5. Moral hazard in trading strategies: It is difficult to ascertain whether trade cancellation requests are made in good faith. Once the law allows that fat finger trades can be annulled, rogue traders can take advantage of that rule to enter into trades and get them cancelled subsequently. As an example, imagine the following steps: Long nifty vol followed by a big fat finger trade on Nifty spot followed by closeout of the options position.
  6. Ambiguity in language: Section 2.7 of the regulation uses the phrase "in the interest of the investors, market integrity". These are very broad terms, and, as discussed above, open to subjective interpretation by the exchanges. Such words should not be used when drafting law.

The issue of erroneous trades is analogous to the issues of industrial safety, where a failure occurs when a firm fails to deploy adequate safety measures to prevent catastrophic events. The Bhopal gas tragedy in 1984 is an example of such a failure. The gas leak accident at Union Carbide India Ltd. caused several deaths and affected many thousands of people. The firm failed to deploy enough resources to have developed a safety mechanism to avoid such a catastrophe.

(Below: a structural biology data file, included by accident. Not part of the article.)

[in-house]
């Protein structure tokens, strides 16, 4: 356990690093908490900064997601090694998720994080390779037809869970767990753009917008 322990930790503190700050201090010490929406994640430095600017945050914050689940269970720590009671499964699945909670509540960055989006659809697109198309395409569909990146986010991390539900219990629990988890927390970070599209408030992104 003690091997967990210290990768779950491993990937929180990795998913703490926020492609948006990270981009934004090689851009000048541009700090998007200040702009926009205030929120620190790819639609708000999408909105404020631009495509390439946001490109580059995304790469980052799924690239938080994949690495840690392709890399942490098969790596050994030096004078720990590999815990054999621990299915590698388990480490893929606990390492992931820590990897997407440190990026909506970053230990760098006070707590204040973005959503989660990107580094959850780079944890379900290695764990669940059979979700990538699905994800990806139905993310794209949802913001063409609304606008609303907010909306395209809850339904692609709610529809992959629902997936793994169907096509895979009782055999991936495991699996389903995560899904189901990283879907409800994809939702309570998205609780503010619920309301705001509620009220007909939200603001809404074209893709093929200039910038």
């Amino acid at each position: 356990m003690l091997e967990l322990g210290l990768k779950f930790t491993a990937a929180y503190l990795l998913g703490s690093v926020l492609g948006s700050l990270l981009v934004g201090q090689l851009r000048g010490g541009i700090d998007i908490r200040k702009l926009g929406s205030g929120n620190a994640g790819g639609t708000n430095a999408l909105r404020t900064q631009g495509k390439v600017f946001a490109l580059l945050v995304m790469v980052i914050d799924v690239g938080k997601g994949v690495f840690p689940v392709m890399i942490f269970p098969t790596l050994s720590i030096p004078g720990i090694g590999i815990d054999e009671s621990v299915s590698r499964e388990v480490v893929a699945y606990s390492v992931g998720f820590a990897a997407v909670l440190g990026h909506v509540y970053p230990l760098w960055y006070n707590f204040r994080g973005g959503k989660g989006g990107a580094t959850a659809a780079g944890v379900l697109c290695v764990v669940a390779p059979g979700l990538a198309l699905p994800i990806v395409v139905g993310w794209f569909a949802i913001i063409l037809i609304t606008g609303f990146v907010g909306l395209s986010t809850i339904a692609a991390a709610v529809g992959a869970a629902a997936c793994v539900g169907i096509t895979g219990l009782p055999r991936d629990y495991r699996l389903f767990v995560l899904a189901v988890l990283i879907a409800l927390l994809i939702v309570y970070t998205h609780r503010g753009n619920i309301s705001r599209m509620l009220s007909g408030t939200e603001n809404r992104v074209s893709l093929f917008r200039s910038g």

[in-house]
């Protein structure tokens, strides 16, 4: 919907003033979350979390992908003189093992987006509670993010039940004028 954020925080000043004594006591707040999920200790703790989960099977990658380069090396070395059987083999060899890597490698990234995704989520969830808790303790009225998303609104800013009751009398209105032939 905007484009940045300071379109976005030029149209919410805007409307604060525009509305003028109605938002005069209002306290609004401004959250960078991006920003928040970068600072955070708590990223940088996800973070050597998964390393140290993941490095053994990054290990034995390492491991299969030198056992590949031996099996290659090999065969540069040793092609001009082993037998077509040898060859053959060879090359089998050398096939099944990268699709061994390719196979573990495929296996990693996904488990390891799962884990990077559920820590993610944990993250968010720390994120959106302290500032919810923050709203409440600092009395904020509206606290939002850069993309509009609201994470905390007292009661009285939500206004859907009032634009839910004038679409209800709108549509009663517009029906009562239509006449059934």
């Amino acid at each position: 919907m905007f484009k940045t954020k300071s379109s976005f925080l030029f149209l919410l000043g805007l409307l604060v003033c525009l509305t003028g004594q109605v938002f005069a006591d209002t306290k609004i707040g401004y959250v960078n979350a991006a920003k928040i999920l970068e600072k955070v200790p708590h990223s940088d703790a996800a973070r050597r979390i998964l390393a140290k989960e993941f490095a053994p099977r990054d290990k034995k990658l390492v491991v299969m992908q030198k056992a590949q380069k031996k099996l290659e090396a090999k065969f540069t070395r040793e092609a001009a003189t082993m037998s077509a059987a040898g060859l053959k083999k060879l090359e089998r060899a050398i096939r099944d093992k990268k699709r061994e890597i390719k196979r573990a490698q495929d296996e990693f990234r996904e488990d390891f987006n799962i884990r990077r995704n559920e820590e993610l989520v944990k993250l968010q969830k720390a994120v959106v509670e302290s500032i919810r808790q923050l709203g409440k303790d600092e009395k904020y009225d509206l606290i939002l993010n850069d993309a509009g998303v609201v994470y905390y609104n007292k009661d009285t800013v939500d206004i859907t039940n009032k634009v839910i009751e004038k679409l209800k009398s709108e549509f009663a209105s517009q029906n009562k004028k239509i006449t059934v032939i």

By this reasoning, trade annulment should be prescribed only if the exchange's order matching software fouls up, or if there was a systematic breakdown of connectivity to the exchange. In all other circumstances, trade annulment is a poor strategy. It messes up the sanctity of order matching processes and questions the finality of trades. It provides wrong incentives to the doers of such acts and sets all the wrong precedents. A trading firm should be mandated to place proper checks and balances in their operations, and in the event of such a failure, should be penalised to compensate for the damage caused to other participants in the system.